Visit To Puglia: Day 6 – Gargano Peninsula

OUR final day in Puglia, and a very busy one as we visit Monte Sant’ Angelo, Foresta Umbra and Peschici.

IMGP5571But first we said goodbye to Vieste. As we left, the streets were busy with local people selling fish and fruit from little flat-back trucks on the roadside.

The cafes and delis were being got ready for another day, and deliveries were being made in some unusual ways.

We arrived in Monte Sant’ Angelo by midmorning. I had very mixed feelings about this town. It is regarded as a place of faith and spirituality, with the Sanctuary of St Michael the Archangel at its heart. A shrine was built 1500 years ago after, we are told, three visits by Michael on Mount Gargano.

HOLY SITE: the octagonal bell tower of the sanctuary
HOLY SITE: the octagonal bell tower of the sanctuary

The sanctuary is built on two levels. A tower juts into the sky above the old town, while beyond the entrance, 86 steps lead down to the Sacred Cave of St Michael, where mass is celebrated on an almost constant basis in a huge variety of languages, reflecting the draw that the site exerts on pilgrims worldwide.

Yet it was probably the most crassly commercialised town or city we had visited. There were trinket stalls everywhere we turned.

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The spiritual and commercial worlds may have found a way to exist side by side here, but the signs of poverty and deprivation are all around them both.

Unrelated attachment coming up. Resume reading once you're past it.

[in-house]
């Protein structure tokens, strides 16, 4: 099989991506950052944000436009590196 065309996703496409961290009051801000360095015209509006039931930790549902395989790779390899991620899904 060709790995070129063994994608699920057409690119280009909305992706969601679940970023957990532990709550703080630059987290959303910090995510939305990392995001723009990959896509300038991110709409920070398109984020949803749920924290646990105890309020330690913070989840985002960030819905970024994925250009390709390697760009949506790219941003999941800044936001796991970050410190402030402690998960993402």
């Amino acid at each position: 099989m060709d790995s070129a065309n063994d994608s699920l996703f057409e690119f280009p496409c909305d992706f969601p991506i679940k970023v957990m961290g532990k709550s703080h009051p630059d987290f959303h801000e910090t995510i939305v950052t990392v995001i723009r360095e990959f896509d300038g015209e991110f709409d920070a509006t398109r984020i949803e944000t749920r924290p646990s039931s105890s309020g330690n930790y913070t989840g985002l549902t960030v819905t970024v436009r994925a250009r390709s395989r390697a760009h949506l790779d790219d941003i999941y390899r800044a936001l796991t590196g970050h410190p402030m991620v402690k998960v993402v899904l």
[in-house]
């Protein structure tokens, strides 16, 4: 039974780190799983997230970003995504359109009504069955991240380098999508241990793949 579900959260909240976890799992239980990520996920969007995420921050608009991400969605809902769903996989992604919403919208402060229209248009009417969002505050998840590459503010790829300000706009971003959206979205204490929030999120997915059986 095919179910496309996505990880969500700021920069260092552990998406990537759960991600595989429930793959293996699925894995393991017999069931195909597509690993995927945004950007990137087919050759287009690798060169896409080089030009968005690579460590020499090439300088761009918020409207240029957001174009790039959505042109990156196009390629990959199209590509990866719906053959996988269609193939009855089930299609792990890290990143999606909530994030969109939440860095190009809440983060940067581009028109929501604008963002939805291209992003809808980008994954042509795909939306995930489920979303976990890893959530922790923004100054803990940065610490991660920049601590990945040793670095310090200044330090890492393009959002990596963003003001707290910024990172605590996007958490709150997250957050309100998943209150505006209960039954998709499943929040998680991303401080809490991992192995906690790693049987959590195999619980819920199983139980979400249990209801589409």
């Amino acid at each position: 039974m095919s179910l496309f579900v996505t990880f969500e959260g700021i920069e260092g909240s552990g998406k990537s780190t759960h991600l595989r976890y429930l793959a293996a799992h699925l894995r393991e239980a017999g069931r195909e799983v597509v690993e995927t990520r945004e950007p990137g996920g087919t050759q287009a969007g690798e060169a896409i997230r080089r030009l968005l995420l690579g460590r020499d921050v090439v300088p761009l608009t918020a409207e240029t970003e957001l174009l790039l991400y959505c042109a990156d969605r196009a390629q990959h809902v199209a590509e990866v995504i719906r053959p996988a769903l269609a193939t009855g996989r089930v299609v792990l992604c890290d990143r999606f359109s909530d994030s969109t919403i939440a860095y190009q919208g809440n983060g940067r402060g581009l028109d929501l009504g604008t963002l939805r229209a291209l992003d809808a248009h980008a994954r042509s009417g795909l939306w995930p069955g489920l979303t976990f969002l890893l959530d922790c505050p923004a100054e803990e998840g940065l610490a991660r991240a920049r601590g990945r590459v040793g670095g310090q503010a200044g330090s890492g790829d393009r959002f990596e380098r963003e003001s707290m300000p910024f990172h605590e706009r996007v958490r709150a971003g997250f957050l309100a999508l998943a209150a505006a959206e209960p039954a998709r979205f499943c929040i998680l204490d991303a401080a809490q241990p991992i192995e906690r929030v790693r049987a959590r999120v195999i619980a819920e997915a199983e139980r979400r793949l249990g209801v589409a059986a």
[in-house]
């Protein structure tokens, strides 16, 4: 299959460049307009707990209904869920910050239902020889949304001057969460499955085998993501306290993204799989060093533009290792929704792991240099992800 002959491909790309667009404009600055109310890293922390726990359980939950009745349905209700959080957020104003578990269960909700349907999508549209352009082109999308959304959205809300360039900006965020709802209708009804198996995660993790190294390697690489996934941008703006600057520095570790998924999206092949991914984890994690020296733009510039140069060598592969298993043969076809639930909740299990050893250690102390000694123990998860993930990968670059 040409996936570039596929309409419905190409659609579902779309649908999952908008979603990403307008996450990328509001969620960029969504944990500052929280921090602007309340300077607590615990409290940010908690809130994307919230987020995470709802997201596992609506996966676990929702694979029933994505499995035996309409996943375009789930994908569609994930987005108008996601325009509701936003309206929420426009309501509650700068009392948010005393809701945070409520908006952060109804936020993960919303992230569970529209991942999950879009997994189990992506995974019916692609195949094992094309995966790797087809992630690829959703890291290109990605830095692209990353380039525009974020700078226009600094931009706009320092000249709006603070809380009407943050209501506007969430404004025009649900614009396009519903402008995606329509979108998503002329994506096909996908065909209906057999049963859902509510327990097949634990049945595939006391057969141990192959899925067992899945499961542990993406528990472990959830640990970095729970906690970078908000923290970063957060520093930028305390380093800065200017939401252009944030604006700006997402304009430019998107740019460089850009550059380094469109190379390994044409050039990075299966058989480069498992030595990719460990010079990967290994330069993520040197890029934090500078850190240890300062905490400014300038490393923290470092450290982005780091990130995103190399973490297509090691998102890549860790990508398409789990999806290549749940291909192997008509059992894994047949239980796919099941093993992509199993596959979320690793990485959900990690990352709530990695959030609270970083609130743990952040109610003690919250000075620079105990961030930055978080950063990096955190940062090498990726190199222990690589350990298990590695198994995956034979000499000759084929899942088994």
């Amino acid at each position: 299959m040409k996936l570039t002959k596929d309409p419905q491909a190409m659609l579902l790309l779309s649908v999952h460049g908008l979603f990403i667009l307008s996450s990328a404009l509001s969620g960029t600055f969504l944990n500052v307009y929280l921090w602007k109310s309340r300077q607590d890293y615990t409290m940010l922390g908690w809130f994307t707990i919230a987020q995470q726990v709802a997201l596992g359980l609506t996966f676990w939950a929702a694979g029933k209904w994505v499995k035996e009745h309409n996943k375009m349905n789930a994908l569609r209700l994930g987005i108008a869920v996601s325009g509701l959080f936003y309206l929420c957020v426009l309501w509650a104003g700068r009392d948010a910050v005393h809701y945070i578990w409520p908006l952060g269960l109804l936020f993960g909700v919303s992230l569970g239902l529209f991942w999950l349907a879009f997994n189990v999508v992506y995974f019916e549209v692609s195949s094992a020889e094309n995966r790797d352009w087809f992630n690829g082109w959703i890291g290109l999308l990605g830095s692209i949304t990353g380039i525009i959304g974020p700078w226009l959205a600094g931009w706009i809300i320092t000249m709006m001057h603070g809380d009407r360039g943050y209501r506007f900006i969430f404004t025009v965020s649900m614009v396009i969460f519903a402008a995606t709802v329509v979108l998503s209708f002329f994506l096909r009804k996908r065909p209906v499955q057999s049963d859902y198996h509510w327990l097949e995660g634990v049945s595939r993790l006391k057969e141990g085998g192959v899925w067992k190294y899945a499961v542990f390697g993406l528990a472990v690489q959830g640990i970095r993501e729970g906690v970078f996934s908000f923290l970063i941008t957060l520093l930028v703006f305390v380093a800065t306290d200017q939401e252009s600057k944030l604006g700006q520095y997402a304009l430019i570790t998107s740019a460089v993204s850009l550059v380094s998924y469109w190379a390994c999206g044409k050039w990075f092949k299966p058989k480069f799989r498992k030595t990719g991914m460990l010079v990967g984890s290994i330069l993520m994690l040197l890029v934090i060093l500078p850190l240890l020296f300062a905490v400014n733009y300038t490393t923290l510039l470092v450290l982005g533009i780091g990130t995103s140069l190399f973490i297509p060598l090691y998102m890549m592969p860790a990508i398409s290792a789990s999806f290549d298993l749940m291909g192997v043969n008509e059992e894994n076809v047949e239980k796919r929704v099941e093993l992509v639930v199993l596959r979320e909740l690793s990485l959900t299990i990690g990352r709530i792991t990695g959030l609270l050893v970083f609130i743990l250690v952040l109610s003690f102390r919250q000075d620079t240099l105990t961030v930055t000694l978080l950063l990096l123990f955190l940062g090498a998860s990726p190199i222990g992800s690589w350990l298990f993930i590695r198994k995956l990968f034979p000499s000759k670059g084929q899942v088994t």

For me, it was captured by the sight of a little boy sat on the roadside, with a plastic bowl at his feet. Every time a tourist or pilgrim passed, he would spring into action, furiously playing his squeezebox.

Once the visitor had passed, he would lower his instrument and sit with his head quietly bowed, waiting for another opportunity to earn some loose change.

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The main square of the old town revealed just how desperate the town’s economic plight is. Dozens of men sat on the stone benches around the square, or stood in groups in the entrances to the bars and trattoria that encircle the space.

I was told that there is 40% unemployment in the town, and that the figure for youth unemployment is a staggering 60%. I asked if there was civil unrest and political agitation as a result. The answer I received was that people were putting their efforts into organised crime instead.

It was a depressing thought on which to leave the town, with its holy shrine, the crowded streets of its old town, and its ubiquitous Swabian castle.

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Our next – our final – destination was the small seaside resort of Peschici. To reach it, we travelled through Foresta Umbra, in the heart of the Gargano National Park.

And then we were descending back to the coast. In Peschici there was just enough time for a final paddle in the warm Adriatic – and an ice cream, of course. Our memorable visit to Puglia had come to a close.

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